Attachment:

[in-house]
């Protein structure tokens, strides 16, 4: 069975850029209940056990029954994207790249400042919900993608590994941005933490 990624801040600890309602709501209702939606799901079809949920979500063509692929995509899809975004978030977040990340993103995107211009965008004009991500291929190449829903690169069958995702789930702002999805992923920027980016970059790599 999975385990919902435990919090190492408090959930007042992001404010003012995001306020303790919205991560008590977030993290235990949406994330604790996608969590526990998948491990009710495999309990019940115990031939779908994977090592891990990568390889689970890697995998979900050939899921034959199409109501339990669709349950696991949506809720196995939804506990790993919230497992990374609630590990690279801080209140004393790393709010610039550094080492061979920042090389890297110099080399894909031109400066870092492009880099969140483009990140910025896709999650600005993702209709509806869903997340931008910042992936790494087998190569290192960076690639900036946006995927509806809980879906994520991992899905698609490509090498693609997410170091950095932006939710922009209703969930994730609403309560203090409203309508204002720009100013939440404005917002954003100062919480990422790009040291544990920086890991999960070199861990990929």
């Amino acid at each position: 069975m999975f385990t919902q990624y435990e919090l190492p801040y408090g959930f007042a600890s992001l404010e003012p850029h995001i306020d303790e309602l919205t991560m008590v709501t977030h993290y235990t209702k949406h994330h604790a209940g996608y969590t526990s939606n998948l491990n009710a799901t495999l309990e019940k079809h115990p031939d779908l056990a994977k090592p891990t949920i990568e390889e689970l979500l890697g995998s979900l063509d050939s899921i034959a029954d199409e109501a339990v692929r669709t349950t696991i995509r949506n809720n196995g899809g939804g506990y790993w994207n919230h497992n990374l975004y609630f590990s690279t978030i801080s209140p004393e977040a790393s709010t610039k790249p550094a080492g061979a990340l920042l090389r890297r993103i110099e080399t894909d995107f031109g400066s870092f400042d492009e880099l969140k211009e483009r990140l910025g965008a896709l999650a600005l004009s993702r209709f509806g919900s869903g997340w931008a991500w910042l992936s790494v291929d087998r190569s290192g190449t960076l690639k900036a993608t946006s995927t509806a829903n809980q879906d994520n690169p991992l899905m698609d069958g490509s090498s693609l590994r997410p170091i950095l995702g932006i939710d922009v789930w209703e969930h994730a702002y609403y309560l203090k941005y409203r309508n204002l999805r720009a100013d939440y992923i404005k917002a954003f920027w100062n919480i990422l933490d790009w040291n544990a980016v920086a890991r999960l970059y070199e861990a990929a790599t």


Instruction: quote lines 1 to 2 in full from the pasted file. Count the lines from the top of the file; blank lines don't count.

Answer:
[in-house]
């Protein structure tokens, strides 16, 4: 069975850029209940056990029954994207790249400042919900993608590994941005933490 990624801040600890309602709501209702939606799901079809949920979500063509692929995509899809975004978030977040990340993103995107211009965008004009991500291929190449829903690169069958995702789930702002999805992923920027980016970059790599 999975385990919902435990919090190492408090959930007042992001404010003012995001306020303790919205991560008590977030993290235990949406994330604790996608969590526990998948491990009710495999309990019940115990031939779908994977090592891990990568390889689970890697995998979900050939899921034959199409109501339990669709349950696991949506809720196995939804506990790993919230497992990374609630590990690279801080209140004393790393709010610039550094080492061979920042090389890297110099080399894909031109400066870092492009880099969140483009990140910025896709999650600005993702209709509806869903997340931008910042992936790494087998190569290192960076690639900036946006995927509806809980879906994520991992899905698609490509090498693609997410170091950095932006939710922009209703969930994730609403309560203090409203309508204002720009100013939440404005917002954003100062919480990422790009040291544990920086890991999960070199861990990929």